Domett


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Domett

(ˈdɒmɪt)
n
(Biography) Alfred. 1811–87, New Zealand poet, colonial administrator, and statesman, born in England: prime minister of New Zealand (1862–63)
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Browning's poetry appears in dialogue with works by Shakespeare, Emily Dickinson, Jorge Luis Borges, Elizabeth Barrett, Alfred Domett and Leigh Hunt.
DOMETT A Serving-woman B German breed of miniature dog C Cloth made from wool and cotton who am I?
They are Tom Arnold's Antipodistic romance; May Taylor's Miss Miles or A Tale of Yorkshire Life 60 Years Ago (1890); Robert Browning, Alfred Domett, and Ranolf and Amohia: a South-Sea Day-Dream (1872); Samuel Butler's Erewhon, or Over the Range (1872); and Anthony Trollop's The Fixed Period (1882) and Australia and New Zealand (1873).
The editors proceed to say that just as Alfred Domett was admired in his own time but denigrated thereafter, so too did James K.
The Minister said Adolphus Island, which is a significant mangrove community; and Cape Domett, an internationally important flatback turtle rookery, will be added to the reserves.
In some cases bits and pieces of his juvenilia remain only because a friend, Alfred Domett, recorded them in his diary; and two substantial poems written when Browning was about fourteen years old, "The First Born of Egypt" and "The Dance of Death," exist today only because his childhood friend Sarah Flower copied them down before he destroyed them along with the other poems in a collection titled "Incognita," which his parents had failed in getting published.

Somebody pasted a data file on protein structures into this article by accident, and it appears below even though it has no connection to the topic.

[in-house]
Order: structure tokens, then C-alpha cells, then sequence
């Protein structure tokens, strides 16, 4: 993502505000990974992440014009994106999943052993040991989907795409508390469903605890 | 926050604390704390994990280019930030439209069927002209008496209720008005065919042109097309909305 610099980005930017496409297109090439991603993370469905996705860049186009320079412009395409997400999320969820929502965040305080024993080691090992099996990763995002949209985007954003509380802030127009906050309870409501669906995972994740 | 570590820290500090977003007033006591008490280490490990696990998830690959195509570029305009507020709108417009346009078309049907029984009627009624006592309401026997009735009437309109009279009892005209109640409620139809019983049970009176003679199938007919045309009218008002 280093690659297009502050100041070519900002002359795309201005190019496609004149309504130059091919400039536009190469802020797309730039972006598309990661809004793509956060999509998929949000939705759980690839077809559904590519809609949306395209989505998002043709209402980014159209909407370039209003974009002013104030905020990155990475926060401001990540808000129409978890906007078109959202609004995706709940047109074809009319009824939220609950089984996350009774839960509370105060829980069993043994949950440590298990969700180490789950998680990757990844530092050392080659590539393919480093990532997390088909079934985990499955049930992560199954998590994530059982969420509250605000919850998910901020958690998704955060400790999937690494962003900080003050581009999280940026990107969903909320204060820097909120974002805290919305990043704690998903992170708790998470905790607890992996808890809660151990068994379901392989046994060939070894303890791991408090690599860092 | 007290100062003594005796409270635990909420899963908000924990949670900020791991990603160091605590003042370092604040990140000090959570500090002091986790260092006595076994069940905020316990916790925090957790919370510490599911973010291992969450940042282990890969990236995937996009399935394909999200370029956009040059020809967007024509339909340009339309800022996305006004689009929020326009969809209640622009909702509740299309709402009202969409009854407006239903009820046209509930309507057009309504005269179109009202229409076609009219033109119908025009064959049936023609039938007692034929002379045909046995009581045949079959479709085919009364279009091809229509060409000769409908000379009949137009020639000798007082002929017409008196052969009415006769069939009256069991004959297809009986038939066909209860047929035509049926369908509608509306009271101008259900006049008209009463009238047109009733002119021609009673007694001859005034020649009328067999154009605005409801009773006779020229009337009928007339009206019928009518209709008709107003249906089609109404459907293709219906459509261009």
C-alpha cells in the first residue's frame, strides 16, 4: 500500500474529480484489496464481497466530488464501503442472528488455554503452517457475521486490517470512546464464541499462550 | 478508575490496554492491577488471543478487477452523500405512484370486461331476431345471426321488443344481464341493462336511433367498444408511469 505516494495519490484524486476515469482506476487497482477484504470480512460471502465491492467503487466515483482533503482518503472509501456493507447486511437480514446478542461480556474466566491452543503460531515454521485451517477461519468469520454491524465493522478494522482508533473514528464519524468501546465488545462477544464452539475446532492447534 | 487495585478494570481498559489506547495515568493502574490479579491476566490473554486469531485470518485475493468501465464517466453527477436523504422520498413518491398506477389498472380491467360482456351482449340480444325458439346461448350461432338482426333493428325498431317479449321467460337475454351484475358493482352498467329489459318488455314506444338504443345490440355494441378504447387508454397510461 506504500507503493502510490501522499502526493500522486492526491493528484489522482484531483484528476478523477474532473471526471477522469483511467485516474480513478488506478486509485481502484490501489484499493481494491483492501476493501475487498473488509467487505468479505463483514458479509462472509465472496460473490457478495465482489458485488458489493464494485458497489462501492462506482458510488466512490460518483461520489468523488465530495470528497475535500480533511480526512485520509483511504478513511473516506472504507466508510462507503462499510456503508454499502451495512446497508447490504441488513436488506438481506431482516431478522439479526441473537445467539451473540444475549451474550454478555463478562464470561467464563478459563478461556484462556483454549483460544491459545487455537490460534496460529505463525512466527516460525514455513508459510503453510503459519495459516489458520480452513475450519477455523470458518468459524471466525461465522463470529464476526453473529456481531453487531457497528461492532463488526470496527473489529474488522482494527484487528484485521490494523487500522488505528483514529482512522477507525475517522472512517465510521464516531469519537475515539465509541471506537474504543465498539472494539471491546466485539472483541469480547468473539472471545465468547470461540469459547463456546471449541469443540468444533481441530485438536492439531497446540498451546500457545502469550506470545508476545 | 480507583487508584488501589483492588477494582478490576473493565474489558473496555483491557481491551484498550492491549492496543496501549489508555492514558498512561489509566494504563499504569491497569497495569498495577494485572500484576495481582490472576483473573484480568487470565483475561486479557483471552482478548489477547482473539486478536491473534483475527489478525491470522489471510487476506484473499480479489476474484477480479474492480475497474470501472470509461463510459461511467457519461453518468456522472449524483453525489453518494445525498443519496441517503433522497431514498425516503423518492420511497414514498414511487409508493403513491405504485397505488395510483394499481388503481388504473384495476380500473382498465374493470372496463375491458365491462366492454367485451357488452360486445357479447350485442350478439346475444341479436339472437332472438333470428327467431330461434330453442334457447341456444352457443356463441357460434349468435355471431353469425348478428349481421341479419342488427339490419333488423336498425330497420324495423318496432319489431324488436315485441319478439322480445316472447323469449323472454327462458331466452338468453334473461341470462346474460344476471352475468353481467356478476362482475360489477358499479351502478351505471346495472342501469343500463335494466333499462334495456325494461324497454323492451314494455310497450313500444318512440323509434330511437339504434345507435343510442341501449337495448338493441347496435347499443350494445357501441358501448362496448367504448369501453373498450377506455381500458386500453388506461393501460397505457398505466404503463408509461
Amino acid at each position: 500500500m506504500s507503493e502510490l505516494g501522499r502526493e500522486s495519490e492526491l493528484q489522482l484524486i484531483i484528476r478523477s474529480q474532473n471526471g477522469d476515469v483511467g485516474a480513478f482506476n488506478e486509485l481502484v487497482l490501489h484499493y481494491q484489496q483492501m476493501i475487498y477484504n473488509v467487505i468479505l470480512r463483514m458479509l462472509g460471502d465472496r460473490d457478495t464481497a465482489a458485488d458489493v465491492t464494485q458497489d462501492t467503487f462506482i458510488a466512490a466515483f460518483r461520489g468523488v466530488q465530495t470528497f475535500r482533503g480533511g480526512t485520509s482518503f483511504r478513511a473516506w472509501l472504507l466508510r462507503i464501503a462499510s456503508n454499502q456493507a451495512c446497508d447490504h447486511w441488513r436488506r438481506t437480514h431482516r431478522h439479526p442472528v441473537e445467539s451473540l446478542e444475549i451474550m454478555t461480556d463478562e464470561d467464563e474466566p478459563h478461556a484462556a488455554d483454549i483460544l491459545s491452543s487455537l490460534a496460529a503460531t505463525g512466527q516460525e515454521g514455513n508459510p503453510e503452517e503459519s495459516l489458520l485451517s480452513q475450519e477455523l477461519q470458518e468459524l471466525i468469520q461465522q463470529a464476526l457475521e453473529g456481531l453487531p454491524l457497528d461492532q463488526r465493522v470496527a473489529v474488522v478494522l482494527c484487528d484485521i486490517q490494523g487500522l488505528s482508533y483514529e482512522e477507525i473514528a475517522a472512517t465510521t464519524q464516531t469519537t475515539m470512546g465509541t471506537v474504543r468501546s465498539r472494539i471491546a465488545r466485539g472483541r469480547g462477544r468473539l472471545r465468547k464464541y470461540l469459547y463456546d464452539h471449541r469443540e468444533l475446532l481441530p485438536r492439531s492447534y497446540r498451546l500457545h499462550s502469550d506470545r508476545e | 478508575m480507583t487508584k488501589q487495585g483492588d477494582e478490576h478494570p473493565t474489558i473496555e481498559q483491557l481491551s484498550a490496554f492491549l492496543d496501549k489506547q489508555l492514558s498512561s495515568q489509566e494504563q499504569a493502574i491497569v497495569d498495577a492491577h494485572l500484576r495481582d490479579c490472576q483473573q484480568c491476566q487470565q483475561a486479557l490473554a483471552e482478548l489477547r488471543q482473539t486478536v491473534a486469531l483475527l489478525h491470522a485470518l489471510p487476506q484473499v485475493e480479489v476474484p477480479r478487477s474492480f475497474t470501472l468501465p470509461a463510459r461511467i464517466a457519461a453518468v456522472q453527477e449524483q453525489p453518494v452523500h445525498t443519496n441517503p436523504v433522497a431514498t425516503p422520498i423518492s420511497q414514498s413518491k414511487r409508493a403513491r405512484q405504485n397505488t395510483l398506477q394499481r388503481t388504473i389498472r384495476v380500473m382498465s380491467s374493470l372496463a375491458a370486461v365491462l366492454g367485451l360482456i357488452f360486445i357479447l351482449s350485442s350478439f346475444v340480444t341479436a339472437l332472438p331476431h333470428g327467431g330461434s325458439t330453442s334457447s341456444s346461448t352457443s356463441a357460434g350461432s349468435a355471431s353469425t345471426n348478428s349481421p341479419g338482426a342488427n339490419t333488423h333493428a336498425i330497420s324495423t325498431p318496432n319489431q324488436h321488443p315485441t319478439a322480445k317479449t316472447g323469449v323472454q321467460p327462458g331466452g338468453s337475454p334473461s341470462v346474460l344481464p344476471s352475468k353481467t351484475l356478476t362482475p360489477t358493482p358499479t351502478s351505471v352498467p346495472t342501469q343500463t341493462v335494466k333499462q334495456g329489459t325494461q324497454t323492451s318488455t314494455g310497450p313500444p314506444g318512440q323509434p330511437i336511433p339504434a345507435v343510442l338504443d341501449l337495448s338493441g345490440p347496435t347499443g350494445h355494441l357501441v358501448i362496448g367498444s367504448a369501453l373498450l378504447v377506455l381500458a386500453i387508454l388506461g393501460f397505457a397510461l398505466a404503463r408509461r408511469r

If Baxter seemed, in the words of the editors of the Anthology of New Zealand Literature (2012), "for a time after his death to have suffered a similar fate' to Alfred Domett in plunging in the critical estimate, 'his reputation now is more nuanced, able to accommodate the vertiginous contradictions of the man and his work'.
Gareth Phillip Domett, 53, of Westbury Close, Barry, was fined pounds 165 and given six penalty points for driving with no insurance.
The Domett Hall & Mechanics' Institute and the Woodend Mechanics' Institute were both formed in the 1910s.
Even to his close friend Alfred Domett, the model for "Waring" who had emigrated to New Zealand, he responds in answering several of Domett's letters with a fairly short one.
Pauk Pauk and Kate Domett, 'Le cimetiere de Hnaw Kan, Malhaing (Mandalay), Note preliminaire', Aseanie 8 (2001): 73-102.
But as Alfred Domett contends, such questioning does not really seek an answer, so much as a means to "Enjoy this world without troubling .